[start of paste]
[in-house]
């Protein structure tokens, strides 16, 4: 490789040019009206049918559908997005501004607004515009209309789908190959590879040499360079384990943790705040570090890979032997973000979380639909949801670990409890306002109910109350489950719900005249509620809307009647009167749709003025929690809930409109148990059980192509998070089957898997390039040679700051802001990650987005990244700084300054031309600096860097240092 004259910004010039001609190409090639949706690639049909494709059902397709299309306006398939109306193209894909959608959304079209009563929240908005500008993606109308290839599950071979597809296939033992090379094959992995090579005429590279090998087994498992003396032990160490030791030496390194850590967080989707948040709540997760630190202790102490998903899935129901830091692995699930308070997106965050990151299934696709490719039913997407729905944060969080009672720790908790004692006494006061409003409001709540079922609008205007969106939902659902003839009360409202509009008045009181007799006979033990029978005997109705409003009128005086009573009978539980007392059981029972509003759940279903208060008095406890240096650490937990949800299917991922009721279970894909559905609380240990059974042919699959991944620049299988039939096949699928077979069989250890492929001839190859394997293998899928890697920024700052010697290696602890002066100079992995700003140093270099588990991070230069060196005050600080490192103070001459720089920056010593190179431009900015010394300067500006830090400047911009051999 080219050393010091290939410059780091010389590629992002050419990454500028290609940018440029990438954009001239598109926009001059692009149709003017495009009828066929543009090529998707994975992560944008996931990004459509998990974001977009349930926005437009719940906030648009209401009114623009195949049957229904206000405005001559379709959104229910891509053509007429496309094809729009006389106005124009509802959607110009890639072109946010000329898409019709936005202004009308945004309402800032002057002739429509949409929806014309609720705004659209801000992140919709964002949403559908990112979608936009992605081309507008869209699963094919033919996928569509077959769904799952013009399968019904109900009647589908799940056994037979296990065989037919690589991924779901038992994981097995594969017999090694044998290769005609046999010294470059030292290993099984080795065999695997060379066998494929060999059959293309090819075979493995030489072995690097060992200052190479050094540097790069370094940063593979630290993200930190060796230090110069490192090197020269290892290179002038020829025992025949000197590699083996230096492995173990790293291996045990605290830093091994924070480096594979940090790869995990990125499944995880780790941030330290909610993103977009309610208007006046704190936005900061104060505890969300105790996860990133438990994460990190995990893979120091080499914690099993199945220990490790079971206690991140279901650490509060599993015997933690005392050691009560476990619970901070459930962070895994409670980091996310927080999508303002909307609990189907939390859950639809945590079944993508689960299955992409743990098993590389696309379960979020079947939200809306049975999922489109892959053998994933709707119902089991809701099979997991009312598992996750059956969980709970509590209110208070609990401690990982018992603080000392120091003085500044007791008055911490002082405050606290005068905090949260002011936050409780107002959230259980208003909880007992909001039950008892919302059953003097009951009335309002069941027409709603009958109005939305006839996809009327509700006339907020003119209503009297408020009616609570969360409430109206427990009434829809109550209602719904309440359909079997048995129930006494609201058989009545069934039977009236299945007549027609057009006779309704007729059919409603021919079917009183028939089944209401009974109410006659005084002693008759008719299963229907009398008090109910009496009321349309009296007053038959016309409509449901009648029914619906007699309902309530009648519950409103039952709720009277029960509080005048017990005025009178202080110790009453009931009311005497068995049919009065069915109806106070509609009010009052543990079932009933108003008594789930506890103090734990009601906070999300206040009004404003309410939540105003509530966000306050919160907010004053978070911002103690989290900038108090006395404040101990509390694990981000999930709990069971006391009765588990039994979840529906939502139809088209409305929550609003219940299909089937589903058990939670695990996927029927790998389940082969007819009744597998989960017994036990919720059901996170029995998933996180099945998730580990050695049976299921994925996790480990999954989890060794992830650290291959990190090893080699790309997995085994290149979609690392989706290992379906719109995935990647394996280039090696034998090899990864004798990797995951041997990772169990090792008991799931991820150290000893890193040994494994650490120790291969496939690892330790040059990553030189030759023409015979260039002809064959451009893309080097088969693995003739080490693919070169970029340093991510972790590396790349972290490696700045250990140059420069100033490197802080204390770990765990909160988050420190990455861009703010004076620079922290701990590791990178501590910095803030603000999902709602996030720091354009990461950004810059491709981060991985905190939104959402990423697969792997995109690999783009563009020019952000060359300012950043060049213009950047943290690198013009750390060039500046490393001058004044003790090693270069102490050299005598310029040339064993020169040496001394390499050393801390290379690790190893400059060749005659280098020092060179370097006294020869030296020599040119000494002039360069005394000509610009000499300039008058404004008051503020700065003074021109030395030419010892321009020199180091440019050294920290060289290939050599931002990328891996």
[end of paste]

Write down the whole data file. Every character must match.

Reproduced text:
[in-house]
């Protein structure tokens, strides 16, 4: 490789040019009206049918559908997005501004607004515009209309789908190959590879040499360079384990943790705040570090890979032997973000979380639909949801670990409890306002109910109350489950719900005249509620809307009647009167749709003025929690809930409109148990059980192509998070089957898997390039040679700051802001990650987005990244700084300054031309600096860097240092 004259910004010039001609190409090639949706690639049909494709059902397709299309306006398939109306193209894909959608959304079209009563929240908005500008993606109308290839599950071979597809296939033992090379094959992995090579005429590279090998087994498992003396032990160490030791030496390194850590967080989707948040709540997760630190202790102490998903899935129901830091692995699930308070997106965050990151299934696709490719039913997407729905944060969080009672720790908790004692006494006061409003409001709540079922609008205007969106939902659902003839009360409202509009008045009181007799006979033990029978005997109705409003009128005086009573009978539980007392059981029972509003759940279903208060008095406890240096650490937990949800299917991922009721279970894909559905609380240990059974042919699959991944620049299988039939096949699928077979069989250890492929001839190859394997293998899928890697920024700052010697290696602890002066100079992995700003140093270099588990991070230069060196005050600080490192103070001459720089920056010593190179431009900015010394300067500006830090400047911009051999 080219050393010091290939410059780091010389590629992002050419990454500028290609940018440029990438954009001239598109926009001059692009149709003017495009009828066929543009090529998707994975992560944008996931990004459509998990974001977009349930926005437009719940906030648009209401009114623009195949049957229904206000405005001559379709959104229910891509053509007429496309094809729009006389106005124009509802959607110009890639072109946010000329898409019709936005202004009308945004309402800032002057002739429509949409929806014309609720705004659209801000992140919709964002949403559908990112979608936009992605081309507008869209699963094919033919996928569509077959769904799952013009399968019904109900009647589908799940056994037979296990065989037919690589991924779901038992994981097995594969017999090694044998290769005609046999010294470059030292290993099984080795065999695997060379066998494929060999059959293309090819075979493995030489072995690097060992200052190479050094540097790069370094940063593979630290993200930190060796230090110069490192090197020269290892290179002038020829025992025949000197590699083996230096492995173990790293291996045990605290830093091994924070480096594979940090790869995990990125499944995880780790941030330290909610993103977009309610208007006046704190936005900061104060505890969300105790996860990133438990994460990190995990893979120091080499914690099993199945220990490790079971206690991140279901650490509060599993015997933690005392050691009560476990619970901070459930962070895994409670980091996310927080999508303002909307609990189907939390859950639809945590079944993508689960299955992409743990098993590389696309379960979020079947939200809306049975999922489109892959053998994933709707119902089991809701099979997991009312598992996750059956969980709970509590209110208070609990401690990982018992603080000392120091003085500044007791008055911490002082405050606290005068905090949260002011936050409780107002959230259980208003909880007992909001039950008892919302059953003097009951009335309002069941027409709603009958109005939305006839996809009327509700006339907020003119209503009297408020009616609570969360409430109206427990009434829809109550209602719904309440359909079997048995129930006494609201058989009545069934039977009236299945007549027609057009006779309704007729059919409603021919079917009183028939089944209401009974109410006659005084002693008759008719299963229907009398008090109910009496009321349309009296007053038959016309409509449901009648029914619906007699309902309530009648519950409103039952709720009277029960509080005048017990005025009178202080110790009453009931009311005497068995049919009065069915109806106070509609009010009052543990079932009933108003008594789930506890103090734990009601906070999300206040009004404003309410939540105003509530966000306050919160907010004053978070911002103690989290900038108090006395404040101990509390694990981000999930709990069971006391009765588990039994979840529906939502139809088209409305929550609003219940299909089937589903058990939670695990996927029927790998389940082969007819009744597998989960017994036990919720059901996170029995998933996180099945998730580990050695049976299921994925996790480990999954989890060794992830650290291959990190090893080699790309997995085994290149979609690392989706290992379906719109995935990647394996280039090696034998090899990864004798990797995951041997990772169990090792008991799931991820150290000893890193040994494994650490120790291969496939690892330790040059990553030189030759023409015979260039002809064959451009893309080097088969693995003739080490693919070169970029340093991510972790590396790349972290490696700045250990140059420069100033490197802080204390770990765990909160988050420190990455861009703010004076620079922290701990590791990178501590910095803030603000999902709602996030720091354009990461950004810059491709981060991985905190939104959402990423697969792997995109690999783009563009020019952000060359300012950043060049213009950047943290690198013009750390060039500046490393001058004044003790090693270069102490050299005598310029040339064993020169040496001394390499050393801390290379690790190893400059060749005659280098020092060179370097006294020869030296020599040119000494002039360069005394000509610009000499300039008058404004008051503020700065003074021109030395030419010892321009020199180091440019050294920290060289290939050599931002990328891996």